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KYRGYZSTAN


 

 
Key Economic Data 
 
  2002 2001 2000 Ranking(2002)
GDP
Millions of US $ 1,632 1,500 1,400 143
         
GNI per capita
 US $ 290 280 280 179
Ranking is given out of 208 nations - (data from the World Bank)

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REPUBLICAN REFERENCE

Area (sq.km) 
198,500 

Population 
4,892,808

Principal 
ethnic groups
Kyrgyz 52.4%
Russians 21.5%
Uzbeks 12.9%

Capital
Bishkek 

Currency 
Kyrgyz Som 

President 
Askar Akayev

  

Background:
A Central Asian country of incredible natural beauty and proud nomadic traditions, Kyrgyzstan was annexed by Russia in 1864; it achieved independence from the Soviet Union in 1991. Current concerns include: privatization of state-owned enterprises, expansion of democracy and political freedoms, inter-ethnic relations, and terrorism. 

Update No: 282 - (30/06/04)

Kumtor recovers; so does Kyrgyzstan
The Kyrgyz economy is doing rather better than in 2002 when it suffered a severe downturn due manly to disruption at its key gold company, Kumtor. Last year GDP rose by 6.7%, which it also did year-on-year in Jan-April of this year. Kumtor, although not one of the world's largest gold operations, dominates the Kyrgyz economy. It recovered last year.
If one leaves out Kumtor, then GDP is rising by about 5-6% per year, as is industrial production. With Kumtor included, industrial production is rising by over 11%. That shows quite how important the gold industry is to Kyrgyzstan.
But naturally it doesn't employ many people or have 'knock-on effects.' Almost unbelievably, the Central Asian state's jv with the Canadian company, Cameco, employs just 1,650 people, but contributes 10-14% of GDP. So important is it, that the report of its GDP is always made both with and without Kumtor's output. "There can be few countries in the world that report their GDP with or without a single company," says Kumtor President Andrew Lewis.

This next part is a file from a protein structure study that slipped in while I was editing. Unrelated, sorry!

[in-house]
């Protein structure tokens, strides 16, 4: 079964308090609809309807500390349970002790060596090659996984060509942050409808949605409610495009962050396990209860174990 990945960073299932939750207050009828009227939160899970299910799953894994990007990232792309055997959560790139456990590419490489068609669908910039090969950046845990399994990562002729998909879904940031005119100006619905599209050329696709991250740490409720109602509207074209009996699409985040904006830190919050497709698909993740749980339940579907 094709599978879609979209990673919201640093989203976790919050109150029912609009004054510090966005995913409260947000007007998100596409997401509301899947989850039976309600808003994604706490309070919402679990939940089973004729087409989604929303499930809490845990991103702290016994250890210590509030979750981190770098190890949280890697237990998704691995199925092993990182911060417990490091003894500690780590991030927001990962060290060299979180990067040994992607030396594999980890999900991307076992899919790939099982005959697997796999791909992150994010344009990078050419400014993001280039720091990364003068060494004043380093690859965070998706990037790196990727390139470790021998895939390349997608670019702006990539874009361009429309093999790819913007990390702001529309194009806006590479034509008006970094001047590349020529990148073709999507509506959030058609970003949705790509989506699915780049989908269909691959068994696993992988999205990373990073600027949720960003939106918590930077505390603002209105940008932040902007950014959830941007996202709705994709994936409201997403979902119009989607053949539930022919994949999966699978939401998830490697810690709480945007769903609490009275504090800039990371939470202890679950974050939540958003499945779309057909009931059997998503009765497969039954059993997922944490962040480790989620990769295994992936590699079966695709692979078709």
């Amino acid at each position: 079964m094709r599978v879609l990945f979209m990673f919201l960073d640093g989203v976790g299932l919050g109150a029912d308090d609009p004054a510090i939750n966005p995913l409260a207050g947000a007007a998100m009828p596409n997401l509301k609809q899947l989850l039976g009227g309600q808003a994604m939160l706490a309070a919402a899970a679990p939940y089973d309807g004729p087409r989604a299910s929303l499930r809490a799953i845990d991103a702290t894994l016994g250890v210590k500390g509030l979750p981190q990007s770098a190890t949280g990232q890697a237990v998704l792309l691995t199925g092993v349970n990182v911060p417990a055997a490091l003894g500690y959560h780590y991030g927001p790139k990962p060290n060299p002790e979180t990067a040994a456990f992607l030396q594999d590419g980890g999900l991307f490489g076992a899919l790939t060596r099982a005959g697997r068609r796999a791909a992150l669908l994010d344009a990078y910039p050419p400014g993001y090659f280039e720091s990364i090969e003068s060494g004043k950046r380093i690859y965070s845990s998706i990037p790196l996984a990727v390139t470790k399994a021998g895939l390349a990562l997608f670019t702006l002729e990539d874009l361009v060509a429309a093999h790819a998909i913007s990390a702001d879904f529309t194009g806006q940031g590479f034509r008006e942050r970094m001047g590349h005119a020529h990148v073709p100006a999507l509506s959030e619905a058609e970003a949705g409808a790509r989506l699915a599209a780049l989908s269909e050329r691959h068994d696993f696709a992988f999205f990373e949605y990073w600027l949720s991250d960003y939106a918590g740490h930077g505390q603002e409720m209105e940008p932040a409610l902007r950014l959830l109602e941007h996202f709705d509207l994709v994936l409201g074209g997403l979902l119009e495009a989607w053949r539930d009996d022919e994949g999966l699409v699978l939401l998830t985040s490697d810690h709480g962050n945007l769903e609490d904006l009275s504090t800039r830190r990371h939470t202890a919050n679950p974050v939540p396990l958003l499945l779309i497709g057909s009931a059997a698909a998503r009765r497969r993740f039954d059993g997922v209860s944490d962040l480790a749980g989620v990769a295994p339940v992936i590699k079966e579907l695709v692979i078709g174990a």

Akayev's reforms persist
Lewis is of course a Canadian. To paraphrase him, there can be few countries in the world where the leading company by far is run by a foreigner. This is due to a remarkable man, the president of Kyrgyzstan, Askar Akayev. He is despotic, like all the Central Asian leaders, but is, one might say, not so much the most enlightened of them, as the least unenlightened. 
Margaret Thatcher spotted him early on, although she had already left power, as someone with whom the West "could do business." This proved a providential endorsement and the world's financial community bent over backwards to lend Kyrgyzstan money.
This has been a mixed blessing. But the banks are rolling over the debt and debt repayments of course. As Keynes said: "If you owe your bank 10,000, you have a problem; if you owe it 10m, the bank has a problem."

The World Bank in town
The World Bank has approved a US $6.9 million grant to Kyrgyzstan in support of a disaster hazard mitigation project. The project aims at minimising the exposure of humans and livestock to nuclear waste associated with abandoned uranium waste dumps in the southern Mailuu-Suu area and improve response by national and regional authorities and local communities to disasters. 
Uranium waste dumps in the area are vulnerable to landslides and floods, posing a potential threat to the densely populated Ferghana Valley, shared by Kyrgyzstan, Uzbekistan and Tajikistan and a home to some 10 million people. Kyrgyzstan joined the World Bank in 1992. Since then, the Bank's commitments to the country have exceeded $649 million.